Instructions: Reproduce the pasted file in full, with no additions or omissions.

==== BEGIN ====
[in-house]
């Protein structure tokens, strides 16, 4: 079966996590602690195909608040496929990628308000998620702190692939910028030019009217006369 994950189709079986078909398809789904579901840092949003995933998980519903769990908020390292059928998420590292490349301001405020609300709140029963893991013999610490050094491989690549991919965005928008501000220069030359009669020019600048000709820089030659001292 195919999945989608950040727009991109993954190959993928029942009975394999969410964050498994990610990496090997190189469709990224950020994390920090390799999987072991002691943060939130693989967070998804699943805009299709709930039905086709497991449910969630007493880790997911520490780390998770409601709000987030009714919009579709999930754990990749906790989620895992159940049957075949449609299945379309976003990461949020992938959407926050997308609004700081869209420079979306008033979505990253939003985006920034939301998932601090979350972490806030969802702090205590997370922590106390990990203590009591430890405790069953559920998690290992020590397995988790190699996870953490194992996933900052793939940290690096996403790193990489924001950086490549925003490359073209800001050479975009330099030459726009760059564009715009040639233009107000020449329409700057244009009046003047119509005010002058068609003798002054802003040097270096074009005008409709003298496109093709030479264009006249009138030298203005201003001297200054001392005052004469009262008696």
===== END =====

[in-house]
């Protein structure tokens, strides 16, 4: 079966996590602690195909608040496929990628308000998620702190692939910028030019009217006369 994950189709079986078909398809789904579901840092949003995933998980519903769990908020390292059928998420590292490349301001405020609300709140029963893991013999610490050094491989690549991919965005928008501000220069030359009669020019600048000709820089030659001292 195919999945989608950040727009991109993954190959993928029942009975394999969410964050498994990610990496090997190189469709990224950020994390920090390799999987072991002691943060939130693989967070998804699943805009299709709930039905086709497991449910969630007493880790997911520490780390998770409601709000987030009714919009579709999930754990990749906790989620895992159940049957075949449609299945379309976003990461949020992938959407926050997308609004700081869209420079979306008033979505990253939003985006920034939301998932601090979350972490806030969802702090205590997370922590106390990990203590009591430890405790069953559920998690290992020590397995988790190699996870953490194992996933900052793939940290690096996403790193990489924001950086490549925003490359073209800001050479975009330099030459726009760059564009715009040639233009107000020449329409700057244009009046003047119509005010002058068609003798002054802003040097270096074009005008409709003298496109093709030479264009006249009138030298203005201003001297200054001392005052004469009262008696």